November 27, 2010 § 1 Comment
Although many people think Hollywood sprang into existence at the start of the movie industry, its history as a settlement pre-dates not only the 20th century but the Spanish Colonial period. The area was settled ten thousand or more years ago by Tongva Native Americans, some of whom were still living in Beachwood Canyon at the turn of the 20th century. (It was the Tongva who paddled out to meet Cabrillo’s ship in 1542; they truly were the first Angelenos.)
During the Colonial period, the future Hollywood was part of the San Fernando Mission–its outlying pastures, on which sheep grazed. In 1887, Harvey and Daeida Wilcox founded their Christian utopia as an agrarian village–one that had more orchards than houses. 19th- century Hollywood produced excellent lemons, poor oranges (used for orange soda, not fresh juice), flowers immortalized by the painter Paul deLongpre, and some rather exotic fruits and vegetables. Among the crops that were grown in Hollywood’s orchards were bananas, figs, apricots, avocados, dates, pineapples and chermoyas.
It was this bounty, made possible by a frostless climate and more than 300 sunny days each year, that attracted the Theosophical Society to Beachwood Canyon in 1911. The Theosophists were vegetarian, and thus naturally drawn to agricultural self-sufficiency; the perfect climate of Southern California was a major reason for their relocation from Chicago. In a letter to Annie Besant, then president of the Theosophical Society, A.P. Warrington, the head of the American branch, wrote:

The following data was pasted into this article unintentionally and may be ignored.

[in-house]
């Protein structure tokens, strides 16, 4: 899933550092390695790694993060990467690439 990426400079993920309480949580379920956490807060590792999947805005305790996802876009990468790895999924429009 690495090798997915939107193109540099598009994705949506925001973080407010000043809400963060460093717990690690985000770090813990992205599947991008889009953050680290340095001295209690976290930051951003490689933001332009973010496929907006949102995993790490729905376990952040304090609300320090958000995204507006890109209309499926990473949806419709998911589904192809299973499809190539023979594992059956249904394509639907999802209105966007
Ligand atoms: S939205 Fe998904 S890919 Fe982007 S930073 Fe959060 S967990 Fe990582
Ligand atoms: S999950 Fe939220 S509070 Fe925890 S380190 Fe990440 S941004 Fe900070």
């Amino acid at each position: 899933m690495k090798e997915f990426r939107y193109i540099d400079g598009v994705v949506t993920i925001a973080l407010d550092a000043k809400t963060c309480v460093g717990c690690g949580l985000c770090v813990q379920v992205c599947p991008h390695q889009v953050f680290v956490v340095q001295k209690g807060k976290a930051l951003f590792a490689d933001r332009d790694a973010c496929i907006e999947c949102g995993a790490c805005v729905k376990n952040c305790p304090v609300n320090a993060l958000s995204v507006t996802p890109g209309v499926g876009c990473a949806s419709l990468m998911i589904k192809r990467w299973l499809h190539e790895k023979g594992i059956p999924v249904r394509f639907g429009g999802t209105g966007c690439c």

We can make the spot a veritable Garden of Eden, because….the region we have chosen happens to be one of those rare spots that are [sic] absolutely frostless, and so we can raise anything…
The Krotona Colony included fields and gardens– presumably worked by its members, though I’ve seen no photographs proving it.
The mystery in all of this is how these farmers managed to coax crops out of Beachwood’s soil. Thin and nutrient-poor, it sits atop solid granite, the result of which is geological stability–we barely feel earthquakes–and the constant appearance of rocks and stones. Since moving to Beachwood 5 years ago, I’ve struggled to make something of my garden, despite assiduous efforts at soil enrichment. Although roses do well with regular applications of compost and fertilizer, vegetables grow with limited success, and only in boxes. Interestingly, the ten fruit trees I’ve planted have stayed true to historical precedent, producing terrible oranges (if any), but wonderful lemons, peaches and apricots. This year, I planted a green gage plum whose first crop I’m eagerly anticipating; more on it, and the “Pineapple Tract,” in a future post.